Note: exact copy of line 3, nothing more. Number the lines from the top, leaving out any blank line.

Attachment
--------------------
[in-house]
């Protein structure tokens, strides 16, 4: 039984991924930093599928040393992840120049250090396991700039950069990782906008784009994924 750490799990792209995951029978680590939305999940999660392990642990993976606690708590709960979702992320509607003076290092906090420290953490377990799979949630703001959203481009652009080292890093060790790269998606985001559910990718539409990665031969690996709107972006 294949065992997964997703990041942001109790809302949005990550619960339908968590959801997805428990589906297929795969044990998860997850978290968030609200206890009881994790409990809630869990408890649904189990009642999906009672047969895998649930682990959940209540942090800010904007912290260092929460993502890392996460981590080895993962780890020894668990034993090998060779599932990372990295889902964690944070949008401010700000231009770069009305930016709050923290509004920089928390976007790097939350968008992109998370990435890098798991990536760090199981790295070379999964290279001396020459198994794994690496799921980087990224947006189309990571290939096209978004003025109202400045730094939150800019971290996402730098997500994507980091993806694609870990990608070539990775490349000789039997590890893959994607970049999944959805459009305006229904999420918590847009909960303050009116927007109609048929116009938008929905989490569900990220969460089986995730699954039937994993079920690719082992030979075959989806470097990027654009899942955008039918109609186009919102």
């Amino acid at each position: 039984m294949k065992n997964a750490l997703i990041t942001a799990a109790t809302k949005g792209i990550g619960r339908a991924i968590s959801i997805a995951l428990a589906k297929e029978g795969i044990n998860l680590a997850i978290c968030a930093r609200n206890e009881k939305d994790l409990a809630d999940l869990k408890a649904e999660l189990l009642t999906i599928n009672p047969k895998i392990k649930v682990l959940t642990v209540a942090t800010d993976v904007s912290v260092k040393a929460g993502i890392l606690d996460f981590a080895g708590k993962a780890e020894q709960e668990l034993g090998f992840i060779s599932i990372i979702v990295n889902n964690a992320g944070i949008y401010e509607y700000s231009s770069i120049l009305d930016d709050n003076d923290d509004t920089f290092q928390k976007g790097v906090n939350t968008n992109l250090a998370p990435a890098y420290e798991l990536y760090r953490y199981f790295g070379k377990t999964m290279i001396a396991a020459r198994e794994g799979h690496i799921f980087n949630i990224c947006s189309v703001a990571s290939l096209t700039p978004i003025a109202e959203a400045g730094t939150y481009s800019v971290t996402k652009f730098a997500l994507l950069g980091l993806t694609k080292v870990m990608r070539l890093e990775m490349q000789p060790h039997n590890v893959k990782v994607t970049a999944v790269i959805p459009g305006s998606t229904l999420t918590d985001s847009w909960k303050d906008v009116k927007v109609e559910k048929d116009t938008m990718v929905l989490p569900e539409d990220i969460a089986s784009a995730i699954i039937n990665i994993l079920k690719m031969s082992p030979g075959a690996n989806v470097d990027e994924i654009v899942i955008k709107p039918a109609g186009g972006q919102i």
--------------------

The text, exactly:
């Amino acid at each position: 039984m294949k065992n997964a750490l997703i990041t942001a799990a109790t809302k949005g792209i990550g619960r339908a991924i968590s959801i997805a995951l428990a589906k297929e029978g795969i044990n998860l680590a997850i978290c968030a930093r609200n206890e009881k939305d994790l409990a809630d999940l869990k408890a649904e999660l189990l009642t999906i599928n009672p047969k895998i392990k649930v682990l959940t642990v209540a942090t800010d993976v904007s912290v260092k040393a929460g993502i890392l606690d996460f981590a080895g708590k993962a780890e020894q709960e668990l034993g090998f992840i060779s599932i990372i979702v990295n889902n964690a992320g944070i949008y401010e509607y700000s231009s770069i120049l009305d930016d709050n003076d923290d509004t920089f290092q928390k976007g790097v906090n939350t968008n992109l250090a998370p990435a890098y420290e798991l990536y760090r953490y199981f790295g070379k377990t999964m290279i001396a396991a020459r198994e794994g799979h690496i799921f980087n949630i990224c947006s189309v703001a990571s290939l096209t700039p978004i003025a109202e959203a400045g730094t939150y481009s800019v971290t996402k652009f730098a997500l994507l950069g980091l993806t694609k080292v870990m990608r070539l890093e990775m490349q000789p060790h039997n590890v893959k990782v994607t970049a999944v790269i959805p459009g305006s998606t229904l999420t918590d985001s847009w909960k303050d906008v009116k927007v109609e559910k048929d116009t938008m990718v929905l989490p569900e539409d990220i969460a089986s784009a995730i699954i039937n990665i994993l079920k690719m031969s082992p030979g075959a690996n989806v470097d990027e994924i654009v899942i955008k709107p039918a109609g186009g972006q919102i």